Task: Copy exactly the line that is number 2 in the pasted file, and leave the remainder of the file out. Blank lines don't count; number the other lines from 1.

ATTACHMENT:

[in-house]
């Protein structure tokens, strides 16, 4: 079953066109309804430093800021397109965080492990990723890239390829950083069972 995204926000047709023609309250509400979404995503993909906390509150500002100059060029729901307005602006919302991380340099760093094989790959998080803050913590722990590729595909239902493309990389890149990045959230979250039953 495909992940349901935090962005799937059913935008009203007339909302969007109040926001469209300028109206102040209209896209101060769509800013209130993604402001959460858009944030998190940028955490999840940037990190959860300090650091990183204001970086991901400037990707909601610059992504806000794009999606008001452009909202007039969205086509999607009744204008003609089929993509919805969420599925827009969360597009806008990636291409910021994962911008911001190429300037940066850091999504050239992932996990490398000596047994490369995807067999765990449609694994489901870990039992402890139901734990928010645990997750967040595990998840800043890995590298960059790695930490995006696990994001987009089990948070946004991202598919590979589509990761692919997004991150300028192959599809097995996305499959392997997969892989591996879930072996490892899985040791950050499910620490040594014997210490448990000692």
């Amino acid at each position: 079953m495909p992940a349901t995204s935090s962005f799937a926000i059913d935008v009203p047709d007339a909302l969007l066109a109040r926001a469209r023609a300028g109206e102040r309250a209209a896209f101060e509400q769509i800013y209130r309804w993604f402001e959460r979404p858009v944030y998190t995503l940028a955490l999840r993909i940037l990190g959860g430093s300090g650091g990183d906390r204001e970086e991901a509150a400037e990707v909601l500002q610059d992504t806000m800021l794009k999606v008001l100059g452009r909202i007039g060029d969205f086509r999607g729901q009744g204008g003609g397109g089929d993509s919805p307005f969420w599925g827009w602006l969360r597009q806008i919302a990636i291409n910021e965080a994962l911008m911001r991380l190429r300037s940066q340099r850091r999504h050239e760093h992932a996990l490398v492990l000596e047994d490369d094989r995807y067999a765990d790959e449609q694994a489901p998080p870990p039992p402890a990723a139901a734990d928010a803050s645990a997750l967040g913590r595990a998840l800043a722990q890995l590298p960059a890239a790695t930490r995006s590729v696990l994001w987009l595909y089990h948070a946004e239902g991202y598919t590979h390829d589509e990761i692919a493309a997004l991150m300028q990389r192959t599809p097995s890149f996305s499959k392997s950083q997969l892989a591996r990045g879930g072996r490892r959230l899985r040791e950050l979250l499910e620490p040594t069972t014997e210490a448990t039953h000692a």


């Protein structure tokens, strides 16, 4: 079953066109309804430093800021397109965080492990990723890239390829950083069972 995204926000047709023609309250509400979404995503993909906390509150500002100059060029729901307005602006919302991380340099760093094989790959998080803050913590722990590729595909239902493309990389890149990045959230979250039953 495909992940349901935090962005799937059913935008009203007339909302969007109040926001469209300028109206102040209209896209101060769509800013209130993604402001959460858009944030998190940028955490999840940037990190959860300090650091990183204001970086991901400037990707909601610059992504806000794009999606008001452009909202007039969205086509999607009744204008003609089929993509919805969420599925827009969360597009806008990636291409910021994962911008911001190429300037940066850091999504050239992932996990490398000596047994490369995807067999765990449609694994489901870990039992402890139901734990928010645990997750967040595990998840800043890995590298960059790695930490995006696990994001987009089990948070946004991202598919590979589509990761692919997004991150300028192959599809097995996305499959392997997969892989591996879930072996490892899985040791950050499910620490040594014997210490448990000692």